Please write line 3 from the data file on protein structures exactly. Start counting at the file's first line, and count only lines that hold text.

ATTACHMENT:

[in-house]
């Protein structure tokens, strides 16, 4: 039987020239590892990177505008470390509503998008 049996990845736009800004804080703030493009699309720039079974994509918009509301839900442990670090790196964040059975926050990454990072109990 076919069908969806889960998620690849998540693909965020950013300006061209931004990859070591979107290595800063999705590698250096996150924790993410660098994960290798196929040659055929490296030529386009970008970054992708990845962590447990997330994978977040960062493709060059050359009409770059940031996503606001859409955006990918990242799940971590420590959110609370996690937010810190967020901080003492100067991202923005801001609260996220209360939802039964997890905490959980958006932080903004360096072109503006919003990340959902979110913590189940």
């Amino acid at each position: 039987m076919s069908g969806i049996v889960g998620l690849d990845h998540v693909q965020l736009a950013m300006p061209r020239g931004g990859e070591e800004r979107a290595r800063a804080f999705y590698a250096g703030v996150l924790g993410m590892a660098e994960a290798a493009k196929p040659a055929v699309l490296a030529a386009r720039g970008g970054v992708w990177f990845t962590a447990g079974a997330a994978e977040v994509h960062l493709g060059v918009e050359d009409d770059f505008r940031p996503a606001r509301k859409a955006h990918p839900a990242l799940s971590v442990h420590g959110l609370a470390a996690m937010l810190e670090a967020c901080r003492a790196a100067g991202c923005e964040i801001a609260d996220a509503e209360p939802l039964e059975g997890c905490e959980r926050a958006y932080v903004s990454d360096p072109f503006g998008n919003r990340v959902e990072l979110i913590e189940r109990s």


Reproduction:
């Amino acid at each position: 039987m076919s069908g969806i049996v889960g998620l690849d990845h998540v693909q965020l736009a950013m300006p061209r020239g931004g990859e070591e800004r979107a290595r800063a804080f999705y590698a250096g703030v996150l924790g993410m590892a660098e994960a290798a493009k196929p040659a055929v699309l490296a030529a386009r720039g970008g970054v992708w990177f990845t962590a447990g079974a997330a994978e977040v994509h960062l493709g060059v918009e050359d009409d770059f505008r940031p996503a606001r509301k859409a955006h990918p839900a990242l799940s971590v442990h420590g959110l609370a470390a996690m937010l810190e670090a967020c901080r003492a790196a100067g991202c923005e964040i801001a609260d996220a509503e209360p939802l039964e059975g997890c905490e959980r926050a958006y932080v903004s990454d360096p072109f503006g998008n919003r990340v959902e990072l979110i913590e189940r109990s």